Obliterating Cal with 38 unanswered points, while No. 4 Texas A&M lost, set No. 5 Washington to move up in the CFP poll. And it also teed up a large to-do Saturday with USC, winner of 5 in a row.
The Huskies played late into the night in Berkeley Saturday, but they are a part of the national stage. Even if a relative few witnessed in person or on TV, Washington’s 66-27 triumph (box) left bruises on the Cal Bears, shudders among future opponents and checked boxes with the College Football Playoff committee that purportedly sees all, knows all.
Dominant offense: 704 yards, 30 yards short of the school record. Check.
Dominant defense: Cal’s 362 yards were 175 less than the Pac-12’s leading per-game average. Fifth-year senior QB Davis Webb needed 47 passes to get 287 yards, was intercepted three times in the third quarter and Cal was held to one of 14 on third downs. Check.
Game-breaking players: Three TD catches each for WRs John Ross and Dante Pettis, the latter also throwing a TD pass. Check.
Resilience: After Cal closed to 21-20 in the second quarter and offered upset potential over the 17-point favorite, the Huskies ran off 38 points in a row. Check.
Consistency: 12 wins in a row is the nation’s second-longest streak. Check.
And they did it in November, the month when things go haywire in college football. Ask Texas A&M, which at No. 4 occupied the final spot in the CFP rankings that will determine the playoff field, one ahead of Washington. But the Aggies lost Saturday 35-28 to a Mississippi State team that was 3-5 entering the game. A second loss jettisons the Aggies from playoff consideration.
“We made it to November, and we talked about it being kind of a new season,” said Huskies coach Chris Petersen. “You see it every week — a lot of things happen in this month that are strange. You don’t show up to play, bad things will happen.
“Credit to our guys: They’ve been the same all season.”
That wasn’t entirely apparent early, when the Huskies bolted to a 21-6 lead but let Webb bring the Bears back to 21-20 midway through the second quarter.
That’s when Washington’s offense fully engaged. A six-play, 76-yard drive, which featured explosive pass plays to Pettis, TE Drew Sample and WR Chico McClatcher, climaxed with a six-yard pass to Ross for the final and least spectacular of his three TD receptions.
Earlier, Ross twice blew past the injury-wracked Bears secondary for touchdowns of 60 and 67 yards, the second one a bewildering display of speed and quickness as he escaped six defenders. His elusiveness was mindful of the hero in a Jackie Chan movie.
“I was finally able to make some moves in open space,” Ross said. “I finally got more action than I usually do.”
So did most everyone on the Huskies offense.
Besides Ross finishing with a ridiculous 208 yards on six catches, Pettis had 104 on eight — the second time this season both exceeded 100 (also Oregon State) — the biggest chunks in a 417-yard passing day (including 39 yards from Pettis on a double-pass trickeration TD to TE Darrell Daniels). QB Jake Browning was 19 of 28 for 378 yards and six touchdowns that tied his own school record, and set a single-season record with 34. The 287 yards on the ground were led by third-string RB Lavon Coleman with 107 yards and a TD.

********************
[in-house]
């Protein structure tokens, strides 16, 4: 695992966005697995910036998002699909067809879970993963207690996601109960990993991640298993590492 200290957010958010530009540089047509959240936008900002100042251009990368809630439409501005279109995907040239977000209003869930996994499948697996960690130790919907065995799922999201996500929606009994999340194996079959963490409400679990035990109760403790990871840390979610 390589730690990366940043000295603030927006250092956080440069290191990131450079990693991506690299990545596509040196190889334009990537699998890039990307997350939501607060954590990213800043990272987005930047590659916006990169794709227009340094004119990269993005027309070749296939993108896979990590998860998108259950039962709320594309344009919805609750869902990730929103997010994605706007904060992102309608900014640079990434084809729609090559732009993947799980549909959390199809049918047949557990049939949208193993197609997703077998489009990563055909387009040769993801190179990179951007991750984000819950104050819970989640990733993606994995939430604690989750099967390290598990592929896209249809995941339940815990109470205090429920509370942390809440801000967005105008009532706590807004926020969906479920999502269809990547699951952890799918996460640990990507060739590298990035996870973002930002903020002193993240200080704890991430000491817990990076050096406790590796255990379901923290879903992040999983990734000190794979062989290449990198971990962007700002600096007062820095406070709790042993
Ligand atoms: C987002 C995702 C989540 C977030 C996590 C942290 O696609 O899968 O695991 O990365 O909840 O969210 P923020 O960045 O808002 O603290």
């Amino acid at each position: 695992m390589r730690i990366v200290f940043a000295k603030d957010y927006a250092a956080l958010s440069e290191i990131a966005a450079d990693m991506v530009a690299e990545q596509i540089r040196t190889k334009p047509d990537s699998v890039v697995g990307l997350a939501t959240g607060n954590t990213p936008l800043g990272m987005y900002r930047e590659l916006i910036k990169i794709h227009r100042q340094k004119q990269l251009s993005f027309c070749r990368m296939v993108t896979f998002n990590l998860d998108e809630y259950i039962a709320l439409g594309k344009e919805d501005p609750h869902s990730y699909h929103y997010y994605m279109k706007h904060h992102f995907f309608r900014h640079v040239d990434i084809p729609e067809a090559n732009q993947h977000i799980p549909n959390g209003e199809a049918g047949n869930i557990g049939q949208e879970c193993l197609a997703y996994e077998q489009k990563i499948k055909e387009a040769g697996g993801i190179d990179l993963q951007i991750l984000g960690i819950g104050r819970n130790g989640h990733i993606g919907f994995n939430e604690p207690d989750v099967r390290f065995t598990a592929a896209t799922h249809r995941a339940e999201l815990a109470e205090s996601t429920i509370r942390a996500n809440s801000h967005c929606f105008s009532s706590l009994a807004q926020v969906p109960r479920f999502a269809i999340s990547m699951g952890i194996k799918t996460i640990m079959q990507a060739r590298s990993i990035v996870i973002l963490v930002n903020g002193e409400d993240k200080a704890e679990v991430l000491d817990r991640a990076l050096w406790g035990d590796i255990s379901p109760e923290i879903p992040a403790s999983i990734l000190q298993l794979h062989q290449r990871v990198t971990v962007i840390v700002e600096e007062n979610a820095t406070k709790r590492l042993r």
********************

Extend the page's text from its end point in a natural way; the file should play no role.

The seven TD passes were a school record. The remarkable part is these gas-pump numbers were not dumped on an FCS school but a fellow conference member that came into the game 4-4, having beaten two teams ranked at the time — No. 11 Texas and No. 18 Utah.
Remarkable as was the offense, the defense surprised even Petersen. Webb led the NCAA nation with 415 pass attempts but only eight interceptions, due largely to his quick release. But in the third quarter, the Huskies picked him three times, two by CB Sidney Jones.
“That’s big,” Petersen said. “He doesn’t throw a lot of interceptions. He’s pretty stingy. He was feeling the guys breathing on him.”
More astonishing was the 1-for-14 on third-down conversions.
“We never saw that coming,” he said. “They’re good on third downs. They go for it a lot on third and fourth downs. We were nervous about that. But the defense stepped up on the money downs.
“We know how prolific this Cal passing crew is, but the first thing we talked about this week was we have to stop the run. If they are two-dimensional, we are in trouble. From the start, we did a good job of slowing down the run game.”
The Bears had 100 yards in 27 attempts, a little more than half their average.
Petersen will never acknowledge it, but the Huskies had to lay the wood to Cal because the team behind UW in the rankings is No. 6 Ohio State, which blasted No. 10 Nebraska 62-3 Saturday. The margin tied for the second-largest win in an Associated Press top-10 matchup in college football history.
Temptation will be large on the committee to vault the Buckeyes, despite one defeat (a three-point loss to Penn State), over the Huskies, because of UW’s softer schedule.
The Huskies also have to keep pedal to metal because USC (6-3), Washington’s next opponent, qualifies as the Pac-12’s second-hottest team after its fifth win in a row, this one 45-20 over Oregon. Also, No. 25 Washington State, the final-week opponent, filleted Arizona 69-7.
The Huskies have to keep up appearances for the beauty pageant among college football’s beast-slayers. Those appearances will be on national TV Saturday morning, when ESPN’s celebrated “College Game Day” will arrive in Montlake.
Hey, Seattle, What’s more remarkable: Hosting Monday Night Football in the same week as Game Day, or the Huskies scoring 66 points and the Cougars 69 on the same day?
While you ponder that, Petersen says this about the 4:30 p.m. match with the Trojans:
“Really excited to be home. Our guys are too. This is what college football at its finest can be.”
Enjoy the week at the center of the American football universe. Couldn’t ask for a better election distraction.